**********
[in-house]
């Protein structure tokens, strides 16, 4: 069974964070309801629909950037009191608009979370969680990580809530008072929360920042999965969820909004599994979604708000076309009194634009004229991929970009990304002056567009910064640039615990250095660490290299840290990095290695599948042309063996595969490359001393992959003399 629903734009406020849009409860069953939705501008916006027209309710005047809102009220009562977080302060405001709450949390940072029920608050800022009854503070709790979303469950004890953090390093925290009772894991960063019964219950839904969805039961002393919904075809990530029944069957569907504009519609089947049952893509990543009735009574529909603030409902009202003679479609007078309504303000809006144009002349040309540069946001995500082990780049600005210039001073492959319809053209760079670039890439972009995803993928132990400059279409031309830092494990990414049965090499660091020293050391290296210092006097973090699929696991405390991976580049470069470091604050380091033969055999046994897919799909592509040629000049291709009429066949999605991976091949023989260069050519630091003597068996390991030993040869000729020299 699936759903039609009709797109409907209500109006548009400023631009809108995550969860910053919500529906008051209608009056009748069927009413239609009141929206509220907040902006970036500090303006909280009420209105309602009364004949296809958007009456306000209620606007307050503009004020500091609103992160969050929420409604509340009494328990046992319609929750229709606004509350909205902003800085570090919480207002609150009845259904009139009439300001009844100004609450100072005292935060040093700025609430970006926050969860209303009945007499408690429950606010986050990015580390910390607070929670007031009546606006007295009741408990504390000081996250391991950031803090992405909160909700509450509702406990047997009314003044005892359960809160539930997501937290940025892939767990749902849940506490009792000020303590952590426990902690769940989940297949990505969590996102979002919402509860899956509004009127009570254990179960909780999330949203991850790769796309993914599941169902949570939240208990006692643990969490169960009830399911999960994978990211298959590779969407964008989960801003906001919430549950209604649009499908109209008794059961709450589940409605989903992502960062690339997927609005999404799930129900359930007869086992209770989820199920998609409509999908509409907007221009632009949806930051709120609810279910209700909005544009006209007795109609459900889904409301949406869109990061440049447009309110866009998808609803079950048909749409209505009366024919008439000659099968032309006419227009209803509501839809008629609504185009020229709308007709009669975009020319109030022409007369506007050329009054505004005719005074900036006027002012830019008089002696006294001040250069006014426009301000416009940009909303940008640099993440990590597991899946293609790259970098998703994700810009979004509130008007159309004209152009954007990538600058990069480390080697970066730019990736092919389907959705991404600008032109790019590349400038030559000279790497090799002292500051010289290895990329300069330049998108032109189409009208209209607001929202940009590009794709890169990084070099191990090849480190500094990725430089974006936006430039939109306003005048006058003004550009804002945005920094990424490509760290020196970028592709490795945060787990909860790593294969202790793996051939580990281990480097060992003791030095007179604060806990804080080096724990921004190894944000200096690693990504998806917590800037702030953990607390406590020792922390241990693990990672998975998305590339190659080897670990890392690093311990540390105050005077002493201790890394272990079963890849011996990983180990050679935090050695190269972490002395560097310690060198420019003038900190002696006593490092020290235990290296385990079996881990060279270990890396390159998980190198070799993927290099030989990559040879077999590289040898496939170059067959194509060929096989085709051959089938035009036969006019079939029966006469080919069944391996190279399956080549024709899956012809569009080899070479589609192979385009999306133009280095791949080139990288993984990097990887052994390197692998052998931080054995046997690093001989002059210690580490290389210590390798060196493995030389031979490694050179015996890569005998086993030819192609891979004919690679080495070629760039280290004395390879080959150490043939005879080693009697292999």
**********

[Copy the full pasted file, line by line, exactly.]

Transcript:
[in-house]
């Protein structure tokens, strides 16, 4: 069974964070309801629909950037009191608009979370969680990580809530008072929360920042999965969820909004599994979604708000076309009194634009004229991929970009990304002056567009910064640039615990250095660490290299840290990095290695599948042309063996595969490359001393992959003399 629903734009406020849009409860069953939705501008916006027209309710005047809102009220009562977080302060405001709450949390940072029920608050800022009854503070709790979303469950004890953090390093925290009772894991960063019964219950839904969805039961002393919904075809990530029944069957569907504009519609089947049952893509990543009735009574529909603030409902009202003679479609007078309504303000809006144009002349040309540069946001995500082990780049600005210039001073492959319809053209760079670039890439972009995803993928132990400059279409031309830092494990990414049965090499660091020293050391290296210092006097973090699929696991405390991976580049470069470091604050380091033969055999046994897919799909592509040629000049291709009429066949999605991976091949023989260069050519630091003597068996390991030993040869000729020299 699936759903039609009709797109409907209500109006548009400023631009809108995550969860910053919500529906008051209608009056009748069927009413239609009141929206509220907040902006970036500090303006909280009420209105309602009364004949296809958007009456306000209620606007307050503009004020500091609103992160969050929420409604509340009494328990046992319609929750229709606004509350909205902003800085570090919480207002609150009845259904009139009439300001009844100004609450100072005292935060040093700025609430970006926050969860209303009945007499408690429950606010986050990015580390910390607070929670007031009546606006007295009741408990504390000081996250391991950031803090992405909160909700509450509702406990047997009314003044005892359960809160539930997501937290940025892939767990749902849940506490009792000020303590952590426990902690769940989940297949990505969590996102979002919402509860899956509004009127009570254990179960909780999330949203991850790769796309993914599941169902949570939240208990006692643990969490169960009830399911999960994978990211298959590779969407964008989960801003906001919430549950209604649009499908109209008794059961709450589940409605989903992502960062690339997927609005999404799930129900359930007869086992209770989820199920998609409509999908509409907007221009632009949806930051709120609810279910209700909005544009006209007795109609459900889904409301949406869109990061440049447009309110866009998808609803079950048909749409209505009366024919008439000659099968032309006419227009209803509501839809008629609504185009020229709308007709009669975009020319109030022409007369506007050329009054505004005719005074900036006027002012830019008089002696006294001040250069006014426009301000416009940009909303940008640099993440990590597991899946293609790259970098998703994700810009979004509130008007159309004209152009954007990538600058990069480390080697970066730019990736092919389907959705991404600008032109790019590349400038030559000279790497090799002292500051010289290895990329300069330049998108032109189409009208209209607001929202940009590009794709890169990084070099191990090849480190500094990725430089974006936006430039939109306003005048006058003004550009804002945005920094990424490509760290020196970028592709490795945060787990909860790593294969202790793996051939580990281990480097060992003791030095007179604060806990804080080096724990921004190894944000200096690693990504998806917590800037702030953990607390406590020792922390241990693990990672998975998305590339190659080897670990890392690093311990540390105050005077002493201790890394272990079963890849011996990983180990050679935090050695190269972490002395560097310690060198420019003038900190002696006593490092020290235990290296385990079996881990060279270990890396390159998980190198070799993927290099030989990559040879077999590289040898496939170059067959194509060929096989085709051959089938035009036969006019079939029966006469080919069944391996190279399956080549024709899956012809569009080899070479589609192979385009999306133009280095791949080139990288993984990097990887052994390197692998052998931080054995046997690093001989002059210690580490290389210590390798060196493995030389031979490694050179015996890569005998086993030819192609891979004919690679080495070629760039280290004395390879080959150490043939005879080693009697292999």